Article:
11 Oct, 11 | by BMJ Group
Our 19th century ancestors were no strangers to death. So why were they so terrible at writing about it?
At a Cheltenham Literary Festival panel discussion on death scenes in literature, science broadcaster Vivienne Parry confessed to “being ready to shoot “ the ailing child heroine Little Nell long before Dickens killed her off in The Old Curiosity Shop. Oscar Wilde felt the same. “One would have to have a heart of stone to read the death of Little Nell without dissolving into tears…of laughter,” he quipped.
With typical melodrama, Dickens described Nell shuffling off this mortal coil in the following way: “She was dead. Dear gentle, patient, noble Nell was dead. Her little bird, a poor slight thing the pressure of a finger would have crushed…was stirring nimbly in its cage, and the strong heart of its child mistress mute and motionless forever.”
There are 11 deaths in Emily Brontë’s Wuthering Heights, but none eclipses the dramatic deathbed scene of 18 year old Catherine Earnshaw. Despite being close to death, she defies the waiting grim reaper by leaping from her bed for a final encounter with Heathcliff, before going on to haunt him through regular taps at the window and ghostly moorland manifestations (eventually inspiring Kate Bush more than a century later).
Emily’s sister Charlotte penned a more sedate but equally moving scene in Jane Eyre, when the angelic consumptive Helen Burns was called to heaven from Lowood School, where, according to the novel’s Wikipedia entry, she refused to hate those who abused her and never lost her faith in God.
Fast forward to the more secular 20th and 21st centuries, ditching the Victorians’ fanaticism for all things funereal along the way.
The Cheltenham panel sensed that their favourite modern literary death scenes were more medical than spiritual. Perhaps the authors had talked to doctors about what actually happens when you die.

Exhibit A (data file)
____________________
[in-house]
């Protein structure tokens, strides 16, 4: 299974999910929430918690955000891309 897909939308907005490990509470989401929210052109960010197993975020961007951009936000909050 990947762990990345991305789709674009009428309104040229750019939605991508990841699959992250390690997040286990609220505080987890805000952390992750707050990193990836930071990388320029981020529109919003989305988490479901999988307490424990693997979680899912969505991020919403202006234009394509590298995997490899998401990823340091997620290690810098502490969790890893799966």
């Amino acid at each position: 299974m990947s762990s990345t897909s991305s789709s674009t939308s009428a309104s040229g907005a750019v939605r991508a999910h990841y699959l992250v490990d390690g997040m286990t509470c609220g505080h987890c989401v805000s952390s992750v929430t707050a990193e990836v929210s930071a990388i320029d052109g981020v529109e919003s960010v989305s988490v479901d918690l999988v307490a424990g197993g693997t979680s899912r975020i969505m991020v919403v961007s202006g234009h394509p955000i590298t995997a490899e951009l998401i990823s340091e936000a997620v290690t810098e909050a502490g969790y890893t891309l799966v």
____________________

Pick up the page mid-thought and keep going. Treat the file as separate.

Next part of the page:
Author Tim Lott chose the banal departure of “Rabbit” Angstrom in John Updike’s Rabbit at Rest. And New Scientist editor Roger Highfield selected the dispassionate physiological account of six men drowning in Sebastian Junger’s A Perfect Storm.
And the audience? Highfield’s choice inspired one member to mention non fiction. Touching the Void by Joe Simpson resulted not in death while trying to climb Siula Grande in the Peruvian Andes in 1985, but the very real fear that it would be inevitable for Joe and fellow climber Simon Yates.
Of course the reader knows that they survive, otherwise this non fiction account would not have been written. The same is true of Erich Segal’s Love Story, almost a throwback to Victorian sentimentality. You know at the beginning that Jennifer Cavilleri died (“What can you say about a twenty-five-year-old girl who died? That she was beautiful and brilliant. That she loved Mozart and Bach. The Beatles. And me.”), but it didn’t stop 1970s readers weeping for Harvard graduate Oliver Barrett IV as their romance unfolds during the course of the book, only for him to lose her to leukaemia.
One audience member at the discussion, sponsored by the Wellcome Trust, asked why suicide doesn’t get the same literary treatment. This prompted Parry to ask if any of us could remember a decent suicide scene. Death scenes are hard to write, but suicides even harder, she argued.
For me the most poignant was Tom Robinson’s in To Kill a Mockingbird by Harper Lee. Tom’s is a sort of suicide. He is shot 17 times while trying to escape from prison after being wrongly convicted of a rape.
His death ticks lots of literary boxes. It is pivotal to the plot. The child characters Jem and Scout Finch, whose father Atticus had defended Tom, learn that the world is truly an unjust and cruel place.
A televisual death did the same thing to me aged 9. I watched a 1970s dramatisation of F Tennyson Jesse’s novel A Pin to See the Peepshow, starring a young Francesca Annis as a woman sent to the gallows. The story is a fictionalised account of a 1920s murder trial, and brought home me to that only a few years previously we executed people in this country.
What literary death scene has most affected you?
David Payne is editor bmj.com